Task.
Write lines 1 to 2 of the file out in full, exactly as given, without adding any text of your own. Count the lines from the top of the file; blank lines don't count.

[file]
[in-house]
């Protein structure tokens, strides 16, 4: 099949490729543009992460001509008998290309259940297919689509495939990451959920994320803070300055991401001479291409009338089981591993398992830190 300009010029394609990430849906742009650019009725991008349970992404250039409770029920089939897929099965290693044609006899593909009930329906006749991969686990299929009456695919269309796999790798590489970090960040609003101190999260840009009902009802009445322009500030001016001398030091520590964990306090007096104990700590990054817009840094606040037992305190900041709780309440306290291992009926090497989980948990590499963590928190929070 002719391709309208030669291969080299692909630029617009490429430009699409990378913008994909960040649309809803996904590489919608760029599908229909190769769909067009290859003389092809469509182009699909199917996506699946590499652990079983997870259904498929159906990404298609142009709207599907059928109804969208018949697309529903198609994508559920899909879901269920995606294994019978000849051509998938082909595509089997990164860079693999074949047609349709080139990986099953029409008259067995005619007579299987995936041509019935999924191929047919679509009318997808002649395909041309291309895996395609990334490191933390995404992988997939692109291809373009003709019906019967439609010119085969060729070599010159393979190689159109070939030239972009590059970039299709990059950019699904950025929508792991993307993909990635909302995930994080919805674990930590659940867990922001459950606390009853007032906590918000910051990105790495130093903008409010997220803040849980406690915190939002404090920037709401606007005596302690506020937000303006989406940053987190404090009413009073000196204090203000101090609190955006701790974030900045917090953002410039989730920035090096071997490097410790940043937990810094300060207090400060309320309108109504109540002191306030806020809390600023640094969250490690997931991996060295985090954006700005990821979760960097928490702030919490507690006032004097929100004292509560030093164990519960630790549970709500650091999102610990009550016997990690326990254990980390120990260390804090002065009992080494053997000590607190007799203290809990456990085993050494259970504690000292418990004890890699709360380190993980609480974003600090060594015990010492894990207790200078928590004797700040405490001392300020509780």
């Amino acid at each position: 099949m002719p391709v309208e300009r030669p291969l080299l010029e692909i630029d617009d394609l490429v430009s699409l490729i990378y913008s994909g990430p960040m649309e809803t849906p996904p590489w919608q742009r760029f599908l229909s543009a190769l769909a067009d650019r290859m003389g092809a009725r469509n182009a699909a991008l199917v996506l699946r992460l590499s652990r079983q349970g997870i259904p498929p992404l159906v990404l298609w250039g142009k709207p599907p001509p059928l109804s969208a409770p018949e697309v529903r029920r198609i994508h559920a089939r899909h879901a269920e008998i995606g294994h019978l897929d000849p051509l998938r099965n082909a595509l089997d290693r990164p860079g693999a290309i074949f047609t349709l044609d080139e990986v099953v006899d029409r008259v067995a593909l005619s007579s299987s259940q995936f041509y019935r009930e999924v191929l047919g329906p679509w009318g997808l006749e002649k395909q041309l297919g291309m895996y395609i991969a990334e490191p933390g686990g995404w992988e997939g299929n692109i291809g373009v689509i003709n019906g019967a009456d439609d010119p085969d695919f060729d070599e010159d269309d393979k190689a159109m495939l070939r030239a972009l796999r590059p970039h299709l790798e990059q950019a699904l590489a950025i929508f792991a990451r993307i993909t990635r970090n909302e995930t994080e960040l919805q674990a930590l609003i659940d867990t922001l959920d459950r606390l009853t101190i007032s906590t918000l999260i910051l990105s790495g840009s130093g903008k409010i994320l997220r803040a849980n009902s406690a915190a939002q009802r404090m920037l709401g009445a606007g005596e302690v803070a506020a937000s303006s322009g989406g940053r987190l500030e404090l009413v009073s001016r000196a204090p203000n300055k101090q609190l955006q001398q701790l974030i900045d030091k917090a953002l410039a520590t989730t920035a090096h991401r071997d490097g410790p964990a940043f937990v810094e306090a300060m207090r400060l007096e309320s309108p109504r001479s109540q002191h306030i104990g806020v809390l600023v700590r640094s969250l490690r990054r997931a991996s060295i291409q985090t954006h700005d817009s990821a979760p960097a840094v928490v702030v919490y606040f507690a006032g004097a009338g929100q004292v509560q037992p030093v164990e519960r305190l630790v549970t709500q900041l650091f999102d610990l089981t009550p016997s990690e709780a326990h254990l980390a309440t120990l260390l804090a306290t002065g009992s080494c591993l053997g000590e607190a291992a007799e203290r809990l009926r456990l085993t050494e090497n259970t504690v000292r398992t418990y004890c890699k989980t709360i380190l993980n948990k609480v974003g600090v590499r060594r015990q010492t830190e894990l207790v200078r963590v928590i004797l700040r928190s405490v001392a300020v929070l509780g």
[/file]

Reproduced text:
[in-house]
């Protein structure tokens, strides 16, 4: 099949490729543009992460001509008998290309259940297919689509495939990451959920994320803070300055991401001479291409009338089981591993398992830190 300009010029394609990430849906742009650019009725991008349970992404250039409770029920089939897929099965290693044609006899593909009930329906006749991969686990299929009456695919269309796999790798590489970090960040609003101190999260840009009902009802009445322009500030001016001398030091520590964990306090007096104990700590990054817009840094606040037992305190900041709780309440306290291992009926090497989980948990590499963590928190929070 002719391709309208030669291969080299692909630029617009490429430009699409990378913008994909960040649309809803996904590489919608760029599908229909190769769909067009290859003389092809469509182009699909199917996506699946590499652990079983997870259904498929159906990404298609142009709207599907059928109804969208018949697309529903198609994508559920899909879901269920995606294994019978000849051509998938082909595509089997990164860079693999074949047609349709080139990986099953029409008259067995005619007579299987995936041509019935999924191929047919679509009318997808002649395909041309291309895996395609990334490191933390995404992988997939692109291809373009003709019906019967439609010119085969060729070599010159393979190689159109070939030239972009590059970039299709990059950019699904950025929508792991993307993909990635909302995930994080919805674990930590659940867990922001459950606390009853007032906590918000910051990105790495130093903008409010997220803040849980406690915190939002404090920037709401606007005596302690506020937000303006989406940053987190404090009413009073000196204090203000101090609190955006701790974030900045917090953002410039989730920035090096071997490097410790940043937990810094300060207090400060309320309108109504109540002191306030806020809390600023640094969250490690997931991996060295985090954006700005990821979760960097928490702030919490507690006032004097929100004292509560030093164990519960630790549970709500650091999102610990009550016997990690326990254990980390120990260390804090002065009992080494053997000590607190007799203290809990456990085993050494259970504690000292418990004890890699709360380190993980609480974003600090060594015990010492894990207790200078928590004797700040405490001392300020509780």